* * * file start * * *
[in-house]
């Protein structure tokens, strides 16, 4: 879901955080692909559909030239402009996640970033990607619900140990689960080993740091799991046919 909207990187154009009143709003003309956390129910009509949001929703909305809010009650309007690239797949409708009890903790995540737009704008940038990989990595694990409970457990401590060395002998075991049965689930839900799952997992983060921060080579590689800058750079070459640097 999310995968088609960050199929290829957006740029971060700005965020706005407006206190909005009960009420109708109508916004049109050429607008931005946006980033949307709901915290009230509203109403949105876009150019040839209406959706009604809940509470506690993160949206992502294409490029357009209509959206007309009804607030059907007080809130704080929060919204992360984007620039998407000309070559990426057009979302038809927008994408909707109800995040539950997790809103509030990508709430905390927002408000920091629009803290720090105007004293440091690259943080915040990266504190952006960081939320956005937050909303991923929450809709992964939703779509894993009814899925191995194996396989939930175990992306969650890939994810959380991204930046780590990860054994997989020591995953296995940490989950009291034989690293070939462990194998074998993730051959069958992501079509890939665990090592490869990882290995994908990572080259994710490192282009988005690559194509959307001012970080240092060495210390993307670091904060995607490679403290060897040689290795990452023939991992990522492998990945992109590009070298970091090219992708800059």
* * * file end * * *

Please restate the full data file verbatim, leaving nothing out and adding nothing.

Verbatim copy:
[in-house]
């Protein structure tokens, strides 16, 4: 879901955080692909559909030239402009996640970033990607619900140990689960080993740091799991046919 909207990187154009009143709003003309956390129910009509949001929703909305809010009650309007690239797949409708009890903790995540737009704008940038990989990595694990409970457990401590060395002998075991049965689930839900799952997992983060921060080579590689800058750079070459640097 999310995968088609960050199929290829957006740029971060700005965020706005407006206190909005009960009420109708109508916004049109050429607008931005946006980033949307709901915290009230509203109403949105876009150019040839209406959706009604809940509470506690993160949206992502294409490029357009209509959206007309009804607030059907007080809130704080929060919204992360984007620039998407000309070559990426057009979302038809927008994408909707109800995040539950997790809103509030990508709430905390927002408000920091629009803290720090105007004293440091690259943080915040990266504190952006960081939320956005937050909303991923929450809709992964939703779509894993009814899925191995194996396989939930175990992306969650890939994810959380991204930046780590990860054994997989020591995953296995940490989950009291034989690293070939462990194998074998993730051959069958992501079509890939665990090592490869990882290995994908990572080259994710490192282009988005690559194509959307001012970080240092060495210390993307670091904060995607490679403290060897040689290795990452023939991992990522492998990945992109590009070298970091090219992708800059």